Yorkshire Dales National Park is a raptor persecution hot spot

Yorkshire Dales: new report proves it’s a raptor persecution hot spot

The Yorkshire Dales Bird of Prey ‘Partnership’ (YDBPP) recently published a ‘Bird of Prey Evidence Report’ which supposedly documents the status of raptors in the ‘national park’ and provides details of confirmed illegal persecution between 2022-2023.

England’s ‘national parks’ are notorious persecution hotspots, so any truly independent analysis should slam the management of the grouse moors that dominate the Yorkshire Dales NP (and both the Peak District and North York Moors NPs too). However…

This is a long way from being independent, and ‘documenting’ and ‘report’ doesn’t really convey just how light in data the collated work of the ‘Partnership’ really is. Despite the avowed aim on Page 5 of the report that it looks to “publish the 2022 and 2023 data for the YDNP and NNL [Nidderdale National Landscape, formerly Nidderdale AONB], so that the main Steering Group can assess the current status of birds of prey populations and any progress in reducing persecution” the account of raptor species after raptor species begins with the words “There is no coordinated survey during the breeding season”. So how exactly are trends or changes in status supposed to be assessed? Most species accounts end up admitting that they can’t: “There was no systematic monitoring undertaken of breeding populations and so there are insufficient records for any assessment of population status or trends to be determined”.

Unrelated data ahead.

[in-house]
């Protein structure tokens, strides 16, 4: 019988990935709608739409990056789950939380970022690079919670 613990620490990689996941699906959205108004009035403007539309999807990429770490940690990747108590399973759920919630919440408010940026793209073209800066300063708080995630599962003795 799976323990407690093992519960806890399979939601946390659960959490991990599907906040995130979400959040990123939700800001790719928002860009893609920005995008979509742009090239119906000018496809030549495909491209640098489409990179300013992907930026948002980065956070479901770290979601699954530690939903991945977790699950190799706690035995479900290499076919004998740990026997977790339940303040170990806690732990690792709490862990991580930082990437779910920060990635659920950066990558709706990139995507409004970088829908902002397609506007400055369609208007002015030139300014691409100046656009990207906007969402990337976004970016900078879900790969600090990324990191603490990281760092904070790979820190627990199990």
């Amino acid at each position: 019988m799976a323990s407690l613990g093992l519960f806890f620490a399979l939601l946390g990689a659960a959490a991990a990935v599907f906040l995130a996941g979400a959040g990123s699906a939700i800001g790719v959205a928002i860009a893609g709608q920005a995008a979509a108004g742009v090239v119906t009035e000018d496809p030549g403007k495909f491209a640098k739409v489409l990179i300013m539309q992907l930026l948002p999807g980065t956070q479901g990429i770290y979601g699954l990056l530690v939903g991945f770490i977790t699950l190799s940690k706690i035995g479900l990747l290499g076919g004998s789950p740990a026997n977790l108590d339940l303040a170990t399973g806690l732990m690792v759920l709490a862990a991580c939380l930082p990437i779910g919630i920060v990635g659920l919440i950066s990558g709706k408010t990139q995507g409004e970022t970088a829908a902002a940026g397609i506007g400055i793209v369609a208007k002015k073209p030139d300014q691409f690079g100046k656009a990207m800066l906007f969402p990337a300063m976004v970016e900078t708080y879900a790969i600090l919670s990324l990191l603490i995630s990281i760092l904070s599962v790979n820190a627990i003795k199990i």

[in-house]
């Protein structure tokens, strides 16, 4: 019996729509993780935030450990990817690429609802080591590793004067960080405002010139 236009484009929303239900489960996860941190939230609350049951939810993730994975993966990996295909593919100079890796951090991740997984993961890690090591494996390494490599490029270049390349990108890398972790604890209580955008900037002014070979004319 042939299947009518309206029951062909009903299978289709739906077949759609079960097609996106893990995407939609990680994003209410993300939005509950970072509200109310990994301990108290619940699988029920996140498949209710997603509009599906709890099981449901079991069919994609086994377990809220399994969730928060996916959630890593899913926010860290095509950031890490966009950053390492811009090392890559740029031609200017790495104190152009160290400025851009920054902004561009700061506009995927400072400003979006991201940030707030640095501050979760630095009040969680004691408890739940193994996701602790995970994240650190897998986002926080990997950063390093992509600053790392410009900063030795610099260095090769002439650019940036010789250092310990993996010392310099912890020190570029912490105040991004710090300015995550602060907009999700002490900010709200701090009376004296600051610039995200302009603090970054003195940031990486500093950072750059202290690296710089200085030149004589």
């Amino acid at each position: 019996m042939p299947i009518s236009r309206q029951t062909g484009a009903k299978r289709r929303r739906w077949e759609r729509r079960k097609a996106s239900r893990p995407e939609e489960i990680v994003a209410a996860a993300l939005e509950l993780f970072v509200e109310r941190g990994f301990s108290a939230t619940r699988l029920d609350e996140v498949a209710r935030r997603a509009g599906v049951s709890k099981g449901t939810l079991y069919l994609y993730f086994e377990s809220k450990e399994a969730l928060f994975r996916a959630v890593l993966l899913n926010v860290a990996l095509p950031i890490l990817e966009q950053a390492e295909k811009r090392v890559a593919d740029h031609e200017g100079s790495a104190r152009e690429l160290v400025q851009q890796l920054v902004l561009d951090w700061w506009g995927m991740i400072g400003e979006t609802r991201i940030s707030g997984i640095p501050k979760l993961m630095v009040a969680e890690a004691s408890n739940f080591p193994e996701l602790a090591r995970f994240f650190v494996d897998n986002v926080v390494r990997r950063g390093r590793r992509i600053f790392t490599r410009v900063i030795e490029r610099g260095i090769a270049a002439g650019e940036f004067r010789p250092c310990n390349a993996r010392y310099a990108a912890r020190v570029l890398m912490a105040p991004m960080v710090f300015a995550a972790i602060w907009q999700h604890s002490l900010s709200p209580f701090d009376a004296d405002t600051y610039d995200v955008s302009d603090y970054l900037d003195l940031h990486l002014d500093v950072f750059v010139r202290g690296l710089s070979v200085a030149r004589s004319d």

As if there was any doubt which way this report was headed, while (the very many) Hen Harrier persecution incidents are detailed (more on that later) included in a section titled ‘Persecution Data’ is the ridiculous disclaimer on Page 29 that

“it must be made clear that where the incident data provided are assigned to a geographical location this does not imply or assign blame to the custodians, landowner, land managers or their operatives.”

So don’t blame the gamekeepers or the landowners for any persecution incidents in the Report that take place on land managed and owned by them? Maybe it’s armed cyclists killing raptors or the notorious hard nuts from the Ramblers Association ‘what dun it’…?

a small bird standing in the middle of a field
Photo by Julian Ackroyd on Unsplash


National Parks or just an extension of the grouse shooting industry?

What’s going on? Raptor persecution in the uplands is all about Red Grouse – creating the conditions to farm them and making profits killing them. And our so-called ‘national parks’ (especially in the uplands of the north of England) are dominated by grouse moors and ‘managed’ by the grouse shooting industry which is notoriously reluctant to acknowledge raptor persecution even takes place.